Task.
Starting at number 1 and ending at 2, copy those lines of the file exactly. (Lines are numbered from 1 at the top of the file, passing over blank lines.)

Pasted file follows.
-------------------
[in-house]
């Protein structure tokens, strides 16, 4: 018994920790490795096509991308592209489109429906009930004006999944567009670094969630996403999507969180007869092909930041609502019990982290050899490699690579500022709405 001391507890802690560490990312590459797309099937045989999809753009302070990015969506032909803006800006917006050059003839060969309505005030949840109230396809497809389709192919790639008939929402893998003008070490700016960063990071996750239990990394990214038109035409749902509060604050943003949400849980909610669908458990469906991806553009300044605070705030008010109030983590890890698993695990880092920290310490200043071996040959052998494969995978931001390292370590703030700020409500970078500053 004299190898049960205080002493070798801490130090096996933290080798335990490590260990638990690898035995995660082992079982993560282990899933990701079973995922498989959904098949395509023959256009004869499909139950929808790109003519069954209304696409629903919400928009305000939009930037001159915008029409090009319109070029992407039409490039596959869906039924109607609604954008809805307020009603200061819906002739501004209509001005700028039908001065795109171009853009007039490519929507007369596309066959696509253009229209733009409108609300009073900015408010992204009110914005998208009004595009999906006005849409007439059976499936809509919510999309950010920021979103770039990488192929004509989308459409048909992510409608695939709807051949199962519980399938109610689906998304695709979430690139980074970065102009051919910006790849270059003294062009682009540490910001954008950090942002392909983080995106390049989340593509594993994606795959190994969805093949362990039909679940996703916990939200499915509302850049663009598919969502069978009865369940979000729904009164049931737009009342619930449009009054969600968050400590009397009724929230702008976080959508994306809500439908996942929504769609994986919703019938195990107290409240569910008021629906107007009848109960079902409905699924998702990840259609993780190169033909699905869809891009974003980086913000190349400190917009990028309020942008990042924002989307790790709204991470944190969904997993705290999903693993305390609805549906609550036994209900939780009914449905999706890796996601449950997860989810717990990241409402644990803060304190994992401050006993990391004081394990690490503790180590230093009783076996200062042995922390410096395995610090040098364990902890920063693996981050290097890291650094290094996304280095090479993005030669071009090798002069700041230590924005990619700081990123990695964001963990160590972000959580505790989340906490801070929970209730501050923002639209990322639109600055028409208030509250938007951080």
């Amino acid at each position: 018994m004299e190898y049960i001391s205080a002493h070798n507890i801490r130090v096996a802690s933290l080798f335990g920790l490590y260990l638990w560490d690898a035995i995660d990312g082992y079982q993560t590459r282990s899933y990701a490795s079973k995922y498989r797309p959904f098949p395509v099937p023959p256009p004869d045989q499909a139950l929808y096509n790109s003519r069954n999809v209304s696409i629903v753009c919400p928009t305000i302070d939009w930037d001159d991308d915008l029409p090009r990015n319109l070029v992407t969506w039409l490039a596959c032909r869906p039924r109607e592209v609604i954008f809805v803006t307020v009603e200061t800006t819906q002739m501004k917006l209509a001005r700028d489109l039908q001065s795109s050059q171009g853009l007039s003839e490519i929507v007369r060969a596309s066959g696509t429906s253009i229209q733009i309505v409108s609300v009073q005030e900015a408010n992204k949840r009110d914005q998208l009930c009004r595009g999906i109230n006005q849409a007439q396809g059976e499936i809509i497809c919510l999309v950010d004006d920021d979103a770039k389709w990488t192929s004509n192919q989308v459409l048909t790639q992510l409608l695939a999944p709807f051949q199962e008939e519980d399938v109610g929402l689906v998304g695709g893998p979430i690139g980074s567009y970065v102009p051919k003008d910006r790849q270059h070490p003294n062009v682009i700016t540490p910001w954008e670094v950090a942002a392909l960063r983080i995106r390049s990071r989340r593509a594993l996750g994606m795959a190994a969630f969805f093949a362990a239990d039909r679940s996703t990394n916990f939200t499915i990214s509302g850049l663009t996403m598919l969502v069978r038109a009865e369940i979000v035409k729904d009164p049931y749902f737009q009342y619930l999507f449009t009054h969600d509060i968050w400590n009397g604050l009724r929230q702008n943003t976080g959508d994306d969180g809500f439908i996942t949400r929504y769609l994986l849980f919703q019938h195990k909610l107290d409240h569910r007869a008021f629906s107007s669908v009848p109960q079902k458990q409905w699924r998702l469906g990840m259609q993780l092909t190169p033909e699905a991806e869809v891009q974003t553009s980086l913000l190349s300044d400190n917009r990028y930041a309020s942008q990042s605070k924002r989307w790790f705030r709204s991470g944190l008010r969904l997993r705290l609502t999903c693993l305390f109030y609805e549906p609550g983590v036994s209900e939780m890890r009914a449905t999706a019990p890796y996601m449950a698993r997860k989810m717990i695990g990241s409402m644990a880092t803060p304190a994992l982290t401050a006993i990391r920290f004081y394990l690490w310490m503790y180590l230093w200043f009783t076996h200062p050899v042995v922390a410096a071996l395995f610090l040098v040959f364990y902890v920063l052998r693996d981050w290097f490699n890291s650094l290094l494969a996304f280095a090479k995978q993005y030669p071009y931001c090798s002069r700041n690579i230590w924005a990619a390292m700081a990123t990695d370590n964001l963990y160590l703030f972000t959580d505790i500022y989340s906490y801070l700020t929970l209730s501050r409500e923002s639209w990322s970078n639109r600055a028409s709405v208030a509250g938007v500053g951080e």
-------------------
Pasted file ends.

[in-house]
């Protein structure tokens, strides 16, 4: 018994920790490795096509991308592209489109429906009930004006999944567009670094969630996403999507969180007869092909930041609502019990982290050899490699690579500022709405 001391507890802690560490990312590459797309099937045989999809753009302070990015969506032909803006800006917006050059003839060969309505005030949840109230396809497809389709192919790639008939929402893998003008070490700016960063990071996750239990990394990214038109035409749902509060604050943003949400849980909610669908458990469906991806553009300044605070705030008010109030983590890890698993695990880092920290310490200043071996040959052998494969995978931001390292370590703030700020409500970078500053 004299190898049960205080002493070798801490130090096996933290080798335990490590260990638990690898035995995660082992079982993560282990899933990701079973995922498989959904098949395509023959256009004869499909139950929808790109003519069954209304696409629903919400928009305000939009930037001159915008029409090009319109070029992407039409490039596959869906039924109607609604954008809805307020009603200061819906002739501004209509001005700028039908001065795109171009853009007039490519929507007369596309066959696509253009229209733009409108609300009073900015408010992204009110914005998208009004595009999906006005849409007439059976499936809509919510999309950010920021979103770039990488192929004509989308459409048909992510409608695939709807051949199962519980399938109610689906998304695709979430690139980074970065102009051919910006790849270059003294062009682009540490910001954008950090942002392909983080995106390049989340593509594993994606795959190994969805093949362990039909679940996703916990939200499915509302850049663009598919969502069978009865369940979000729904009164049931737009009342619930449009009054969600968050400590009397009724929230702008976080959508994306809500439908996942929504769609994986919703019938195990107290409240569910008021629906107007009848109960079902409905699924998702990840259609993780190169033909699905869809891009974003980086913000190349400190917009990028309020942008990042924002989307790790709204991470944190969904997993705290999903693993305390609805549906609550036994209900939780009914449905999706890796996601449950997860989810717990990241409402644990803060304190994992401050006993990391004081394990690490503790180590230093009783076996200062042995922390410096395995610090040098364990902890920063693996981050290097890291650094290094996304280095090479993005030669071009090798002069700041230590924005990619700081990123990695964001963990160590972000959580505790989340906490801070929970209730501050923002639209990322639109600055028409208030509250938007951080």